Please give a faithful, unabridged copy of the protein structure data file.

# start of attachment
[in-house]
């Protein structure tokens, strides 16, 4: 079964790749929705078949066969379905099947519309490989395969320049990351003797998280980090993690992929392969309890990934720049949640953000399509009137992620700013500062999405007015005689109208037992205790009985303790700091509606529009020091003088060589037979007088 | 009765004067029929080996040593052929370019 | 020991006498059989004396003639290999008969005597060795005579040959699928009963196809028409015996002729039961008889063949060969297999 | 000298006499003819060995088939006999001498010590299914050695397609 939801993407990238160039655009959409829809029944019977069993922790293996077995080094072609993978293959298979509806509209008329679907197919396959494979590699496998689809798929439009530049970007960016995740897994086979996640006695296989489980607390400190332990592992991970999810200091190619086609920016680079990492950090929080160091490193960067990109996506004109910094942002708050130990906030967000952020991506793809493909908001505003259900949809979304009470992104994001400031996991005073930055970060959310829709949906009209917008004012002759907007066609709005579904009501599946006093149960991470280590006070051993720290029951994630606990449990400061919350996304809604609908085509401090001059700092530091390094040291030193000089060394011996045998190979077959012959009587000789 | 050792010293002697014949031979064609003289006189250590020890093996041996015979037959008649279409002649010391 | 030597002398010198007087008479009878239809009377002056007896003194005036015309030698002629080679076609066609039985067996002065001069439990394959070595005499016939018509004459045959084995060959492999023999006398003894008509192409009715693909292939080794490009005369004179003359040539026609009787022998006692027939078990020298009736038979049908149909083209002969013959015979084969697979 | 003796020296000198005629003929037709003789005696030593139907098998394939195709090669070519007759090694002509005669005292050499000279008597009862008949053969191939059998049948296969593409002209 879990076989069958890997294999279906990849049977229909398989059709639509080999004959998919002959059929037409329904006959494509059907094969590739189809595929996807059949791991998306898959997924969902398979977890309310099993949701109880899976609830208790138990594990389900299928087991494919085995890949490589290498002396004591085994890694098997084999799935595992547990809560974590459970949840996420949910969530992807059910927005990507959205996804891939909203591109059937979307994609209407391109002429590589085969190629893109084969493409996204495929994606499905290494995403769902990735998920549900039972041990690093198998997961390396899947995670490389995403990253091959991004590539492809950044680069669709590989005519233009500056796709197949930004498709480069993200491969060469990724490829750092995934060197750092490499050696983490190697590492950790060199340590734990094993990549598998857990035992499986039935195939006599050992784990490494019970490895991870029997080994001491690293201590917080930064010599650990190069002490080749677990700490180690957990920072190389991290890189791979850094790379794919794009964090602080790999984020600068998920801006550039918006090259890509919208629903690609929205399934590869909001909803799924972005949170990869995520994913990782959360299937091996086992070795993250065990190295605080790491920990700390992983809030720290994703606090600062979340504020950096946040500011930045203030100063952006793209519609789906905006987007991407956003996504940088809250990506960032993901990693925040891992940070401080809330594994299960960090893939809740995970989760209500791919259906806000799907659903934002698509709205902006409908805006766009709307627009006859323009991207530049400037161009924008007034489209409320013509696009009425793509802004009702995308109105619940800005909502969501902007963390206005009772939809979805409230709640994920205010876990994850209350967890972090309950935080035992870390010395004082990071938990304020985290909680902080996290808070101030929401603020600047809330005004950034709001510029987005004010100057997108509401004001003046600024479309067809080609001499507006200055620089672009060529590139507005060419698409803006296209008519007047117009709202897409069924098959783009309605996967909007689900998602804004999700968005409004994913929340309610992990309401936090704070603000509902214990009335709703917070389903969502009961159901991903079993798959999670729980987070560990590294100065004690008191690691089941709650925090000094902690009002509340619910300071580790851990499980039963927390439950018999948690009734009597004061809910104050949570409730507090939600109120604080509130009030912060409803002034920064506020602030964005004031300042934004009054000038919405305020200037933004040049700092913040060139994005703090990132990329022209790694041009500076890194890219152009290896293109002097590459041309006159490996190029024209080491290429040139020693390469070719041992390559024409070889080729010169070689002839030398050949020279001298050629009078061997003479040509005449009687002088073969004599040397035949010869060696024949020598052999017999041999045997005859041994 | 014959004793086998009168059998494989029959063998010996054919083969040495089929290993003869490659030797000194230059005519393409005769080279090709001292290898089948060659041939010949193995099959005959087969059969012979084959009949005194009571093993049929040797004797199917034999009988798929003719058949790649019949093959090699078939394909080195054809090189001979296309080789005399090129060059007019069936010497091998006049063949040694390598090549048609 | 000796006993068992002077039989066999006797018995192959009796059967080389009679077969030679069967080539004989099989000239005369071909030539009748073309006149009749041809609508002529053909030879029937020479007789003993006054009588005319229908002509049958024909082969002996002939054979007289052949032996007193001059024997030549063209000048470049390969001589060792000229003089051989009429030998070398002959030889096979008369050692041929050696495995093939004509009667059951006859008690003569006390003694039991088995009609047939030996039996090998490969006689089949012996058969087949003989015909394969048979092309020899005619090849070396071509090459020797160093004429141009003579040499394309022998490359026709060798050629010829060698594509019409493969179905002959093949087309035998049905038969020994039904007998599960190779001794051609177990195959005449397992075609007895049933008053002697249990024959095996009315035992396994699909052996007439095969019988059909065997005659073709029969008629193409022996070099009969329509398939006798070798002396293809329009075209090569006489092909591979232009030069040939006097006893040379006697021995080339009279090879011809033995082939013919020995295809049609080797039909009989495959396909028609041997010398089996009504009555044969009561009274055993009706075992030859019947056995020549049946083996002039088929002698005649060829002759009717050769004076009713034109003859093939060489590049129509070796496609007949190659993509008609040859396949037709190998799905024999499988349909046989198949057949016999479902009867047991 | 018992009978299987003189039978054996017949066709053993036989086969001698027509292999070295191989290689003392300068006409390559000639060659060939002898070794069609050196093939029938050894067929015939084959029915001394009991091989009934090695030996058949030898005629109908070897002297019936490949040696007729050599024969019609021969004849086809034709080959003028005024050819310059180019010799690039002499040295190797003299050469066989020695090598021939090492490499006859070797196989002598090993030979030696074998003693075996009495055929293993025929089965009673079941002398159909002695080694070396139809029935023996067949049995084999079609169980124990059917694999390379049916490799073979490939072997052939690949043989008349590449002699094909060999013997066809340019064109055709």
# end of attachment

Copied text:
[in-house]
């Protein structure tokens, strides 16, 4: 079964790749929705078949066969379905099947519309490989395969320049990351003797998280980090993690992929392969309890990934720049949640953000399509009137992620700013500062999405007015005689109208037992205790009985303790700091509606529009020091003088060589037979007088 | 009765004067029929080996040593052929370019 | 020991006498059989004396003639290999008969005597060795005579040959699928009963196809028409015996002729039961008889063949060969297999 | 000298006499003819060995088939006999001498010590299914050695397609 939801993407990238160039655009959409829809029944019977069993922790293996077995080094072609993978293959298979509806509209008329679907197919396959494979590699496998689809798929439009530049970007960016995740897994086979996640006695296989489980607390400190332990592992991970999810200091190619086609920016680079990492950090929080160091490193960067990109996506004109910094942002708050130990906030967000952020991506793809493909908001505003259900949809979304009470992104994001400031996991005073930055970060959310829709949906009209917008004012002759907007066609709005579904009501599946006093149960991470280590006070051993720290029951994630606990449990400061919350996304809604609908085509401090001059700092530091390094040291030193000089060394011996045998190979077959012959009587000789 | 050792010293002697014949031979064609003289006189250590020890093996041996015979037959008649279409002649010391 | 030597002398010198007087008479009878239809009377002056007896003194005036015309030698002629080679076609066609039985067996002065001069439990394959070595005499016939018509004459045959084995060959492999023999006398003894008509192409009715693909292939080794490009005369004179003359040539026609009787022998006692027939078990020298009736038979049908149909083209002969013959015979084969697979 | 003796020296000198005629003929037709003789005696030593139907098998394939195709090669070519007759090694002509005669005292050499000279008597009862008949053969191939059998049948296969593409002209 879990076989069958890997294999279906990849049977229909398989059709639509080999004959998919002959059929037409329904006959494509059907094969590739189809595929996807059949791991998306898959997924969902398979977890309310099993949701109880899976609830208790138990594990389900299928087991494919085995890949490589290498002396004591085994890694098997084999799935595992547990809560974590459970949840996420949910969530992807059910927005990507959205996804891939909203591109059937979307994609209407391109002429590589085969190629893109084969493409996204495929994606499905290494995403769902990735998920549900039972041990690093198998997961390396899947995670490389995403990253091959991004590539492809950044680069669709590989005519233009500056796709197949930004498709480069993200491969060469990724490829750092995934060197750092490499050696983490190697590492950790060199340590734990094993990549598998857990035992499986039935195939006599050992784990490494019970490895991870029997080994001491690293201590917080930064010599650990190069002490080749677990700490180690957990920072190389991290890189791979850094790379794919794009964090602080790999984020600068998920801006550039918006090259890509919208629903690609929205399934590869909001909803799924972005949170990869995520994913990782959360299937091996086992070795993250065990190295605080790491920990700390992983809030720290994703606090600062979340504020950096946040500011930045203030100063952006793209519609789906905006987007991407956003996504940088809250990506960032993901990693925040891992940070401080809330594994299960960090893939809740995970989760209500791919259906806000799907659903934002698509709205902006409908805006766009709307627009006859323009991207530049400037161009924008007034489209409320013509696009009425793509802004009702995308109105619940800005909502969501902007963390206005009772939809979805409230709640994920205010876990994850209350967890972090309950935080035992870390010395004082990071938990304020985290909680902080996290808070101030929401603020600047809330005004950034709001510029987005004010100057997108509401004001003046600024479309067809080609001499507006200055620089672009060529590139507005060419698409803006296209008519007047117009709202897409069924098959783009309605996967909007689900998602804004999700968005409004994913929340309610992990309401936090704070603000509902214990009335709703917070389903969502009961159901991903079993798959999670729980987070560990590294100065004690008191690691089941709650925090000094902690009002509340619910300071580790851990499980039963927390439950018999948690009734009597004061809910104050949570409730507090939600109120604080509130009030912060409803002034920064506020602030964005004031300042934004009054000038919405305020200037933004040049700092913040060139994005703090990132990329022209790694041009500076890194890219152009290896293109002097590459041309006159490996190029024209080491290429040139020693390469070719041992390559024409070889080729010169070689002839030398050949020279001298050629009078061997003479040509005449009687002088073969004599040397035949010869060696024949020598052999017999041999045997005859041994 | 014959004793086998009168059998494989029959063998010996054919083969040495089929290993003869490659030797000194230059005519393409005769080279090709001292290898089948060659041939010949193995099959005959087969059969012979084959009949005194009571093993049929040797004797199917034999009988798929003719058949790649019949093959090699078939394909080195054809090189001979296309080789005399090129060059007019069936010497091998006049063949040694390598090549048609 | 000796006993068992002077039989066999006797018995192959009796059967080389009679077969030679069967080539004989099989000239005369071909030539009748073309006149009749041809609508002529053909030879029937020479007789003993006054009588005319229908002509049958024909082969002996002939054979007289052949032996007193001059024997030549063209000048470049390969001589060792000229003089051989009429030998070398002959030889096979008369050692041929050696495995093939004509009667059951006859008690003569006390003694039991088995009609047939030996039996090998490969006689089949012996058969087949003989015909394969048979092309020899005619090849070396071509090459020797160093004429141009003579040499394309022998490359026709060798050629010829060698594509019409493969179905002959093949087309035998049905038969020994039904007998599960190779001794051609177990195959005449397992075609007895049933008053002697249990024959095996009315035992396994699909052996007439095969019988059909065997005659073709029969008629193409022996070099009969329509398939006798070798002396293809329009075209090569006489092909591979232009030069040939006097006893040379006697021995080339009279090879011809033995082939013919020995295809049609080797039909009989495959396909028609041997010398089996009504009555044969009561009274055993009706075992030859019947056995020549049946083996002039088929002698005649060829002759009717050769004076009713034109003859093939060489590049129509070796496609007949190659993509008609040859396949037709190998799905024999499988349909046989198949057949016999479902009867047991 | 018992009978299987003189039978054996017949066709053993036989086969001698027509292999070295191989290689003392300068006409390559000639060659060939002898070794069609050196093939029938050894067929015939084959029915001394009991091989009934090695030996058949030898005629109908070897002297019936490949040696007729050599024969019609021969004849086809034709080959003028005024050819310059180019010799690039002499040295190797003299050469066989020695090598021939090492490499006859070797196989002598090993030979030696074998003693075996009495055929293993025929089965009673079941002398159909002695080694070396139809029935023996067949049995084999079609169980124990059917694999390379049916490799073979490939072997052939690949043989008349590449002699094909060999013997066809340019064109055709």